as a principal^ and that if the debt be not paid when due, in-
debitatus assumpsit will lie against him at once for the amount^':
Mechem on Agency, sec. 1014, and cases cited in note 1; Wolff
V. Koppel, 2 Denio, 368, 370; 43 Am. Dea 761; Lewis t.
Brehme, 33 Md. 426-433; 3 Am. Eep. 190. In a note to section
278 of Edwards on Bailments, the law is thus clearly stated: ''The
effect of a commission del credere is, in several particulars^ to
place the factor in new relation as to his principaL It is true he
is the debtor, but the principal still retains the right, at any time
before payment, to resort to the purchaser as collateral security.
It is a rule for the protection of the principaL A general factor
may wait to receive instructions as to the mode of remitting the
net proceeds, and is not liable to an action until a default on his
part in remitting or paying the proceeds according to the orders
of his principal: Ferris v. Paris, 10 Johns. 285. The only dif-
ference between a factor acting under a del credere commission or
without one is as to the sales made. In the former case he it
absolutely liable and may ^^'^ correctly be said to become the
debtor of his principal; but it is not strictly correct to say that he
is placed in the same situation as if he had become the purchaser
himself; for, as we have seen, the principal, notwithstanding this
liability, may exercise a control not allowable between creditor
and debtor. " When the principal appears, the right of the factor
to receive payment ceases. The effect of the commission is not
to extinguish the relation between principal and factor, but ap-
plies solely to a guaranty that the purchaser shall pay. The lia-
bility is not contingent, so as to require legal measures to be ex-
hausted against the purchaser before the factor is bound, but an
engagement to pay on the day the purchase money becomes due.
Although the factor is absolutely liable, he is not bound to pay
imtil the money becomes due from the purchaser. Subject to
the limitations above mentioned, the factor, under a commission,
becomes a debtor to his principal.*' This being the law, and the
plaintiffs having continued to sell and dispose of the goods in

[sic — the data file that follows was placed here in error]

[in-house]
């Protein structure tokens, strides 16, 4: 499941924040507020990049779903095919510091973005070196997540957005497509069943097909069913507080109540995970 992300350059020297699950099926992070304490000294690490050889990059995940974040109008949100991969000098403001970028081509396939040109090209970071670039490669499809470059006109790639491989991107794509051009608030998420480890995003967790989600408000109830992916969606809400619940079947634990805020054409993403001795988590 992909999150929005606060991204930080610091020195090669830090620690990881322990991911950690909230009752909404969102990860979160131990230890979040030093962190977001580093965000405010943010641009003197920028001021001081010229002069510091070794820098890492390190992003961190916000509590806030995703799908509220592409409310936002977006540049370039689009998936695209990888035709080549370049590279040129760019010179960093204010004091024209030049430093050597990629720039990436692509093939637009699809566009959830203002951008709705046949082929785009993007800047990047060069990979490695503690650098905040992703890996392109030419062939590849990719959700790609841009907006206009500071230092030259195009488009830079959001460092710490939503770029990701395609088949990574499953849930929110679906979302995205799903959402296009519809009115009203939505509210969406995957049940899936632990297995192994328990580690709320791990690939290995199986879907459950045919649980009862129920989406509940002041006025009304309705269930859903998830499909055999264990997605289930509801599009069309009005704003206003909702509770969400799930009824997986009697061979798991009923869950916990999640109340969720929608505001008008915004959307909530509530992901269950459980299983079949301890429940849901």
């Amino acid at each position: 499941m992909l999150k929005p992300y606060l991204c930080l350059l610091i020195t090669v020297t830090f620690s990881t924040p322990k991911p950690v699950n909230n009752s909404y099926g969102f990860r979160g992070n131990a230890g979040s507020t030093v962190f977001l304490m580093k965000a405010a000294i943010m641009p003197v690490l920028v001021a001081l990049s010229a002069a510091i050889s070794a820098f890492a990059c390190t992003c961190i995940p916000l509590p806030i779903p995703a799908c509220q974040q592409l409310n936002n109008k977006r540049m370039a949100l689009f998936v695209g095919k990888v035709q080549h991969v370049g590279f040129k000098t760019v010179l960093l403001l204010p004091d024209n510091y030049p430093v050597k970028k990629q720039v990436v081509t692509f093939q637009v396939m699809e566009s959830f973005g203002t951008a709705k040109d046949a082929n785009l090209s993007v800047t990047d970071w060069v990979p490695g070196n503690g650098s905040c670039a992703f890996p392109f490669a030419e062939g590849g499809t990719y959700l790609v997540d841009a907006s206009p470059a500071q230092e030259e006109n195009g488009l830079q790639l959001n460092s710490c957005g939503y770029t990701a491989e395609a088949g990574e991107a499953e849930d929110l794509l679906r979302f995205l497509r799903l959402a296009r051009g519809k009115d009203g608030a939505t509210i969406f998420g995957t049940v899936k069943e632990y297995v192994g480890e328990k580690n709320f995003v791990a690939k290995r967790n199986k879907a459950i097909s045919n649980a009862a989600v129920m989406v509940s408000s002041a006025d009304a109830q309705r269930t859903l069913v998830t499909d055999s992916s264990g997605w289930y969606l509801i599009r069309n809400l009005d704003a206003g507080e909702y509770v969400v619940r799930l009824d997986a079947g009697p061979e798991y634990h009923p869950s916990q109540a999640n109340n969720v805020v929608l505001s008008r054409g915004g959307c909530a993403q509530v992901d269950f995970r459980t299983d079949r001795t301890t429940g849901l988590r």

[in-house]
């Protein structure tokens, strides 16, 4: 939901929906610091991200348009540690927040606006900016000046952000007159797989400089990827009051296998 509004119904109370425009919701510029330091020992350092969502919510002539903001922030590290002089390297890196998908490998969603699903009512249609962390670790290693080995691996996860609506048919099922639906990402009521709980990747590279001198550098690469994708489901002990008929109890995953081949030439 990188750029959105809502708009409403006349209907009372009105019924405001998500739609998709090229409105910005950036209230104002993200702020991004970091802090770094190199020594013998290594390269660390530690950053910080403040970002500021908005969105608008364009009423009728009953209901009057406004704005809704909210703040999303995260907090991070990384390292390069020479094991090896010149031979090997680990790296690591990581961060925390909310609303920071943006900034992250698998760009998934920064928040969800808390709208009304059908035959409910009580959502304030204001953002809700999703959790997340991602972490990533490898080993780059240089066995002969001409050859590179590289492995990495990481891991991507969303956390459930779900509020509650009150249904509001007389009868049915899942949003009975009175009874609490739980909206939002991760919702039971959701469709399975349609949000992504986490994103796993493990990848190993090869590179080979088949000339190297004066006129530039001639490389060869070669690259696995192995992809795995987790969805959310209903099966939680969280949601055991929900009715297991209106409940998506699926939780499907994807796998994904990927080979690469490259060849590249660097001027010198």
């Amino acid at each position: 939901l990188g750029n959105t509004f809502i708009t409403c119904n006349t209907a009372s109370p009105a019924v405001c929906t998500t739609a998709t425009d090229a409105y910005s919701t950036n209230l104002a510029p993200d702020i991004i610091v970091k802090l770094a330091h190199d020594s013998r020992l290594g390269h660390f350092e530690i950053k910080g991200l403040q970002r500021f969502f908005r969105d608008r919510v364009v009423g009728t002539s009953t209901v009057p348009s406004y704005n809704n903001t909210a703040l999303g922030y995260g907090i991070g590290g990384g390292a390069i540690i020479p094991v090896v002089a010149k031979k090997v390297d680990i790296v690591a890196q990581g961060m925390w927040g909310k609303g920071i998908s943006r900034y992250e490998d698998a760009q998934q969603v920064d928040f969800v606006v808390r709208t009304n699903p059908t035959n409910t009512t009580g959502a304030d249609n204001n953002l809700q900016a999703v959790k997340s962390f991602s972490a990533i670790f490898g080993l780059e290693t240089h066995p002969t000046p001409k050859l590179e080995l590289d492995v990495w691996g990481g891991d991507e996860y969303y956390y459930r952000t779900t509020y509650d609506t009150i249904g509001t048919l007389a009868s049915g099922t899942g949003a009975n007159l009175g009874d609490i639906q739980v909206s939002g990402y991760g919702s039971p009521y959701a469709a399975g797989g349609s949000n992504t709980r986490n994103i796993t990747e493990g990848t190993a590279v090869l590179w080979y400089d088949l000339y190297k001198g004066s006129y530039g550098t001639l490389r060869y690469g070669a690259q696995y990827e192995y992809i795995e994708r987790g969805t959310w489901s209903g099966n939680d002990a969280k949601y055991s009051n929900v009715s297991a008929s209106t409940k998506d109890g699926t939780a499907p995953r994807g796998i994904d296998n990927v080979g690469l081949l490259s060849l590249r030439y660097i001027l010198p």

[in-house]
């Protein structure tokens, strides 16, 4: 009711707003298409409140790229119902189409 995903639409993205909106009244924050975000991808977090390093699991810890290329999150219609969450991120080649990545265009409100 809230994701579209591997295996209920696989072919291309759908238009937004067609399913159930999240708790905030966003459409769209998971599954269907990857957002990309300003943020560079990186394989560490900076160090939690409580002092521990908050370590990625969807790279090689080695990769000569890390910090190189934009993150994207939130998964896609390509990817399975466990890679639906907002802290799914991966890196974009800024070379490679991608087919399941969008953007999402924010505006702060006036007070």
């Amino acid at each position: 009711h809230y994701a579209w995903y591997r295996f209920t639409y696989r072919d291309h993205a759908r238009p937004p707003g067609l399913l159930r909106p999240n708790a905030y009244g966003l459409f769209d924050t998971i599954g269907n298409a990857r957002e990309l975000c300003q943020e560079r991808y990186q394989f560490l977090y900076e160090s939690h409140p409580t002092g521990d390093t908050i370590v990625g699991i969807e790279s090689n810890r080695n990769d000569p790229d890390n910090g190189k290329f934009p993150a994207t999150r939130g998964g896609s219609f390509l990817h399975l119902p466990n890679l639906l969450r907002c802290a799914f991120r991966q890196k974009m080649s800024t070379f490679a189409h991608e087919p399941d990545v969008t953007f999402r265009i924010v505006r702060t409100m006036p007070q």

question in the same manner since as before the failure of the de-
fendant corporation, they certainly would have no cause of action
in any event, except for the balance that upon an accounting
should now be found due to them.

But the plaintiffs argue that said agreement shows that the
advances were to be treated as indebtedness, as appears by the sec-
ond, fifth, and eighth clauses thereof. The second clause speaks

Digitized by


780 Baldebstoh v. National Rubber Ca [R. L

of Bttms which the consignors may ^owe'^ the plaintiffs, and' pro*
Tides that interest shall be computed thereon; the fifth clause
obligates the plaintiffs to make certain fixed advances; and the
eighth clause allows the consignors to fix the prices of the goods to
be sold. It is doubtless true that, in a certain qualified sense, the
consignors would "owe** the plaintiffs for the advances which
they should make under said contract, and for the simple reason
that said advances, as already stated, were payments made in
anticipation of a debt not due at the time. And as the consign-
ors were to be accommodated in this way, it was natural that they
should treat an advance as a temporan^ indebtedness so far as to
call for the payment of interest *** thereon. This was no more^
in effect, than the making of a discount for money paid before
it was due — a thing which is of every day occurrence in commer-
cial transactions. As to the fifth and eighth clauses, we fail to
discover wherein they indicate an intention to create a debt, ex-
cept as aforesaid. Under the former the plaintiffs were to make
certain fixed advances; but, as already said, these were mere pre-
payments on account of goods received, while, as to the latter, it
simply shows that the consignors treated said goods as belonging
to them, which they undoubtedly did, subject to the plaintiffs*
lien thereon. That is, the consignors retained the general own-
ership of said goods until sold, with the right to fix the prices
at which they should be sold. But this in no wise militates
against the claim of the consignors that said advances did not
create a present unqualified indebtedness. Moreover, we may
add that, so far as we are aware, the custom and understanding
amongst merchants and factors in this state are in harmony with
the views which we have herein expressed regarding advances.

It is clear, therefore, that in no event can the plaintiffs claim »
dividend from the assignee upon the whole amount of the ad-
vances made by them and unpaid from the proceeds of goods sold
at the time of said assignment.

But, as before intimated, we think the better doctrine is, that
where advances are made upon the faith of the goods consigned,